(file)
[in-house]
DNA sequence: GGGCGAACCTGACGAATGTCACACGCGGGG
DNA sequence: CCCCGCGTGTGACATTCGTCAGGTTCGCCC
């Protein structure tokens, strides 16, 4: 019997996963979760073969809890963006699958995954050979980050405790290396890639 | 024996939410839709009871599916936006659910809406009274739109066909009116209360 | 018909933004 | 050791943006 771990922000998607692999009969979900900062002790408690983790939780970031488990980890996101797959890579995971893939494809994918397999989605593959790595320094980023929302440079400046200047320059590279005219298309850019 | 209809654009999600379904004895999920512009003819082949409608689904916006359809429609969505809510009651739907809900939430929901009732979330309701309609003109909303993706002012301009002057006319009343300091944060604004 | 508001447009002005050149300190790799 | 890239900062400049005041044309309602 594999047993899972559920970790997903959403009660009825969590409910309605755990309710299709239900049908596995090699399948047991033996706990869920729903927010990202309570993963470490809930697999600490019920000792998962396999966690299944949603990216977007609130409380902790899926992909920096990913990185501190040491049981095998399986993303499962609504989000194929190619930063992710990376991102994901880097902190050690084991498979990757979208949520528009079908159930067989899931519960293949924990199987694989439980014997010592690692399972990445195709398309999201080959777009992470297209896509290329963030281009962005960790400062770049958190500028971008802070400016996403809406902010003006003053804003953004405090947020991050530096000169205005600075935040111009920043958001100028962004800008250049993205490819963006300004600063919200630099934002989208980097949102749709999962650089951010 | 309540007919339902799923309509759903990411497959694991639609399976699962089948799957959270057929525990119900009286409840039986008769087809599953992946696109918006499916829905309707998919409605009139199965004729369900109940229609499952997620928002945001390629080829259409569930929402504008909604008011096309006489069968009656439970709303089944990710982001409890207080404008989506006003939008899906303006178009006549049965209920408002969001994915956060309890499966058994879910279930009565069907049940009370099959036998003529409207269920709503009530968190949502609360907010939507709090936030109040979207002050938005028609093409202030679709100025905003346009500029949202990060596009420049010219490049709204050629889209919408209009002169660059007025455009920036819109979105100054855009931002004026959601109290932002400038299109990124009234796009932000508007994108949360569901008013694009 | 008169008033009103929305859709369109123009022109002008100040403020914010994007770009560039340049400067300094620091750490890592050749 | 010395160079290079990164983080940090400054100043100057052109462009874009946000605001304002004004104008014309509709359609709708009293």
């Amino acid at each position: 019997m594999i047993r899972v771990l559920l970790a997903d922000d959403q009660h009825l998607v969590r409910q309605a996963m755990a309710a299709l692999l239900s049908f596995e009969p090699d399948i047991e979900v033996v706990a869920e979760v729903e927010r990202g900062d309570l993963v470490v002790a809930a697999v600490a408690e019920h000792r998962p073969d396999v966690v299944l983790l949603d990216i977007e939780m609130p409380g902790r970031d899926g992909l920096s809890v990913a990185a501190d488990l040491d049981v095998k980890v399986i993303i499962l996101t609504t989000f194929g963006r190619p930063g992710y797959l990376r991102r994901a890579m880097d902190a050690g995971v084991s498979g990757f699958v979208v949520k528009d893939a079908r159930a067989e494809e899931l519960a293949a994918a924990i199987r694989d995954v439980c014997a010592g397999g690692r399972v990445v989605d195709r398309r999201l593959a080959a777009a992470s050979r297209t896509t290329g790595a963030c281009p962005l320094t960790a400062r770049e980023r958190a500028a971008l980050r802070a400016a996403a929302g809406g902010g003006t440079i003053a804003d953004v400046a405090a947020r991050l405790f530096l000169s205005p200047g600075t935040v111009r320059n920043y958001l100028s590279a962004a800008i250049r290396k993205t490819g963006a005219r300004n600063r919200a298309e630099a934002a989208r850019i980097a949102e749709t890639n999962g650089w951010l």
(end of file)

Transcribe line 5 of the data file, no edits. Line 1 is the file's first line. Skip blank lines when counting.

């Amino acid at each position: 019997m594999i047993r899972v771990l559920l970790a997903d922000d959403q009660h009825l998607v969590r409910q309605a996963m755990a309710a299709l692999l239900s049908f596995e009969p090699d399948i047991e979900v033996v706990a869920e979760v729903e927010r990202g900062d309570l993963v470490v002790a809930a697999v600490a408690e019920h000792r998962p073969d396999v966690v299944l983790l949603d990216i977007e939780m609130p409380g902790r970031d899926g992909l920096s809890v990913a990185a501190d488990l040491d049981v095998k980890v399986i993303i499962l996101t609504t989000f194929g963006r190619p930063g992710y797959l990376r991102r994901a890579m880097d902190a050690g995971v084991s498979g990757f699958v979208v949520k528009d893939a079908r159930a067989e494809e899931l519960a293949a994918a924990i199987r694989d995954v439980c014997a010592g397999g690692r399972v990445v989605d195709r398309r999201l593959a080959a777009a992470s050979r297209t896509t290329g790595a963030c281009p962005l320094t960790a400062r770049e980023r958190a500028a971008l980050r802070a400016a996403a929302g809406g902010g003006t440079i003053a804003d953004v400046a405090a947020r991050l405790f530096l000169s205005p200047g600075t935040v111009r320059n920043y958001l100028s590279a962004a800008i250049r290396k993205t490819g963006a005219r300004n600063r919200a298309e630099a934002a989208r850019i980097a949102e749709t890639n999962g650089w951010l």